How to write
I'm not a writer, but I play one on television. Ok, I really am a writer in disguise. I choose to be a photojournalist rather than a "word herder" for many reasons. Fresh air is probably the best reason of all. :-)
Nonetheless, I started as a writer. I still recall some of the tricks of the trade.
To make it fun, I'll juxtapose (place beside for comparison or contrast) writing with photojournalism. The photo part is longer because it's more difficult to explain. However, photojournalists should read both parts because they need to write cutlines and sometimes entire stories.
Keep it short. If possible, keep each sentence to a noun, verb, direct object construction. This increases the number of people who can understand the sentence in one reading. Because Einstein was so brilliant, he wrote in simple, straightforward sentences. The rule of thumb is: if it doesn't add to the sentence, cut it.
Visually, select the subject. Narrow the image to its subject, action and supporting evidence. Change the framing to remove or downplay the remainder. You can choose different angles, longer lenses or distance to the subject to clean the backgound. This also increases the number of people who can understand and appreciate the intent of the image. The rule of thumb is: if it doesn't add to the image, crop it out (in the viewfinder).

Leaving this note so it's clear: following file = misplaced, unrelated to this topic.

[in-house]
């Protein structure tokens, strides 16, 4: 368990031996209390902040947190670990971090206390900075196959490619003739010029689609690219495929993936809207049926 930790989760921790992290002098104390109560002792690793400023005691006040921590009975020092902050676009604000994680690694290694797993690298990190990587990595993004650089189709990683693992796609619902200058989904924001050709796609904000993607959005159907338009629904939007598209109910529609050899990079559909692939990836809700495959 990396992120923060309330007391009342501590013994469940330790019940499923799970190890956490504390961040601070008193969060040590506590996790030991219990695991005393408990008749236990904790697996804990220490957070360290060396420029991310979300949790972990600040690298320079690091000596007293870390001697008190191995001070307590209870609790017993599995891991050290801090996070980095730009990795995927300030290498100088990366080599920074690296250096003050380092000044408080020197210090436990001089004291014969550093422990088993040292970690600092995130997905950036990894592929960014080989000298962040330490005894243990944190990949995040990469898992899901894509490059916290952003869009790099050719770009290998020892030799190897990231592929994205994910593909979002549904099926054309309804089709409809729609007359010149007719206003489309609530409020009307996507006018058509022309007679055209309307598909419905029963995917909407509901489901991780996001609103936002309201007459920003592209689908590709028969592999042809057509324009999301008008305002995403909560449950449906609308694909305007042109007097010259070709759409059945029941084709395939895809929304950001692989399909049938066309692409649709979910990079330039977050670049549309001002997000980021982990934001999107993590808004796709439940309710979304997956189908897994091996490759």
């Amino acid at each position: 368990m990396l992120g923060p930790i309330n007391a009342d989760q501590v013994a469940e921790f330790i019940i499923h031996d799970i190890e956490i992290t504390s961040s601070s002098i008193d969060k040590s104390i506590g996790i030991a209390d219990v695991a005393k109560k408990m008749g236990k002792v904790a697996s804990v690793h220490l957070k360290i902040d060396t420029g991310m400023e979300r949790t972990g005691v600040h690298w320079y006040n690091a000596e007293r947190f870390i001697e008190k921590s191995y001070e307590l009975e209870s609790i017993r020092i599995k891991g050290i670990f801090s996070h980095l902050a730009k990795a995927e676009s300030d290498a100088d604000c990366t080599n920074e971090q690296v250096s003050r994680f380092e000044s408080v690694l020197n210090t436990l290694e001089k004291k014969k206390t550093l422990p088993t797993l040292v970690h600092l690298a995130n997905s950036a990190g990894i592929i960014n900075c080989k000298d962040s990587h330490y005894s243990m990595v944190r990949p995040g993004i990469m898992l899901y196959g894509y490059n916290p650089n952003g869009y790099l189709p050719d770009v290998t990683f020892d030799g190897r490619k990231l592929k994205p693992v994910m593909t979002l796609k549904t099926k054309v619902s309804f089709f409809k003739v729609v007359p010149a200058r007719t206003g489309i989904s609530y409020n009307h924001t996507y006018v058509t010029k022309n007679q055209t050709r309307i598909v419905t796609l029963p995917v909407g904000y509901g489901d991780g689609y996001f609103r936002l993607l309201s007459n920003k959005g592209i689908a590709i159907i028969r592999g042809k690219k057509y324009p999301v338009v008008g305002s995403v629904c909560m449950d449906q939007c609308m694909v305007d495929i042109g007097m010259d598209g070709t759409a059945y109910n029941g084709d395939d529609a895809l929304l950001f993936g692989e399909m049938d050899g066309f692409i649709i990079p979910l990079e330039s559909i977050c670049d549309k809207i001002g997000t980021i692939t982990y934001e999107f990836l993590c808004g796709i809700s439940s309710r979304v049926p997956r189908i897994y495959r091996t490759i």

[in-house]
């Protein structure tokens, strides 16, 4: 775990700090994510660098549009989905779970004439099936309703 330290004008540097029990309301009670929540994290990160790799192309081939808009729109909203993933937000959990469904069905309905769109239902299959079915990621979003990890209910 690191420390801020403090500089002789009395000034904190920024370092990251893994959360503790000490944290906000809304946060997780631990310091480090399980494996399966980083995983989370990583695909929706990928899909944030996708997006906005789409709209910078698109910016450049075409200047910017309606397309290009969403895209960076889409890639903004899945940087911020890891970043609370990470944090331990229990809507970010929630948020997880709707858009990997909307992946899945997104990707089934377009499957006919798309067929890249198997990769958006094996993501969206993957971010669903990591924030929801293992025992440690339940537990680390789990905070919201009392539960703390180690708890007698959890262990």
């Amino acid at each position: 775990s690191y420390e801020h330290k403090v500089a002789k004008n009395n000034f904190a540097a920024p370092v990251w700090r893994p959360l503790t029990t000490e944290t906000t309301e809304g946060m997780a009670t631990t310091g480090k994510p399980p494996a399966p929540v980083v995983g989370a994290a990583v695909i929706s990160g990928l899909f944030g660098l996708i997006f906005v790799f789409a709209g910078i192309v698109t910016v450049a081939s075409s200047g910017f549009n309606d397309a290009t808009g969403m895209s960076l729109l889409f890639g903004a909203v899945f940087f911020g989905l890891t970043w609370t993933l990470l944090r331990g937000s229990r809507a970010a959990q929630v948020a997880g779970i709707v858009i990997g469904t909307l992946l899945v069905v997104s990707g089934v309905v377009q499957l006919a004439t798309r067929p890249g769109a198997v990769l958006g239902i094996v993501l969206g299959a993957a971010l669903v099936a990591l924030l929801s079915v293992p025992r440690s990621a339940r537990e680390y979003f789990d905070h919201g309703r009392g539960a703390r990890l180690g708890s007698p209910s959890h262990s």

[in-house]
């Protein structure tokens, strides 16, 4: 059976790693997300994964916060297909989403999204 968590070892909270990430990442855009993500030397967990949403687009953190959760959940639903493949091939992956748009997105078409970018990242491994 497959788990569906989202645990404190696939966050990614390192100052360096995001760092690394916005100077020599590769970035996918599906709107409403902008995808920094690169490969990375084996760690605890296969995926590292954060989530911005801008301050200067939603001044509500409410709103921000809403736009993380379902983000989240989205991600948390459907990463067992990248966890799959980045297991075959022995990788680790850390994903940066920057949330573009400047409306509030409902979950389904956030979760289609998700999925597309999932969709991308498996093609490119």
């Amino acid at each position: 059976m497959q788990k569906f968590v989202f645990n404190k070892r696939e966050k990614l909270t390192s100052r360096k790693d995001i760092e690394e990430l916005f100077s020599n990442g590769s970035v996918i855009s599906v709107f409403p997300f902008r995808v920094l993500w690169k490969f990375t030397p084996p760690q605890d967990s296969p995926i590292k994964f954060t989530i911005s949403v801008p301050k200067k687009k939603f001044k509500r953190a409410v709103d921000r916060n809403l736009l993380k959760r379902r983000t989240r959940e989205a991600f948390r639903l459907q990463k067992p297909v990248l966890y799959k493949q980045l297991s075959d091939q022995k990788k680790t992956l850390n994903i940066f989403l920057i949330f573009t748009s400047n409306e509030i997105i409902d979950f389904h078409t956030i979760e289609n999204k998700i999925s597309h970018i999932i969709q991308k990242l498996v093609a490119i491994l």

Keep it simple. Complex subject matter is not an excuse for a complex sentence. It's a scream for simplicity and coherent thought. Break the subject down into bite-sized morsels. Organize them in a logical order.
Keep it simple. A messy environment is not an excuse for a sloppy image. It's a scream for simplicity and coherent thought. Break the subject down to its elements (ie. firefighter, burning house and child). Organize them in a logical order (firefighter carries the child in foreground with the a sense of the burning house in the backgound -- we don't need the whole house and it needn't be in sharp focus). Then press the shutter release button (if automatic advance, lean on the button to ensure a sharp image).
Use as many single-syllabled words as possible. This tightens the text and improves clarity. Look at each prepositional phrase and dependent clause to make sure it can't make a stronger adjective. For example: "The man from the north, who had a beard, left the room." Could be: "The bearded, northern man left the room."
Visually, place only required supporting information in the background or in the foreground with softer focus (if it's smaller). This directs the viewer to your subject (the sharpest part of the image) without confusion.
If a sentence cannot be spoken in one breath, it's too long. This is the acid test. In several blogs, I've noticed a sentence might be a page long. I dare the authors to stand and read the entire sentence with one breath. If writers don't do this, it's immediately evident when they turn red and try to read without enough air.
Shoot and edit a photo assignment to one image. This is the visual acid test. If no single image gets to the heart of the story, the PJ has failed. News PJs rarely get space to tell a full story with more than one image. If the PJ don't do this, it's immediately evident on the light table.
Written stories are a construction of complementary sentences -- never redundant. Make each word count.
Photo stories are a construction of complementary images -- never redundant. Make each image count.
Enough for now,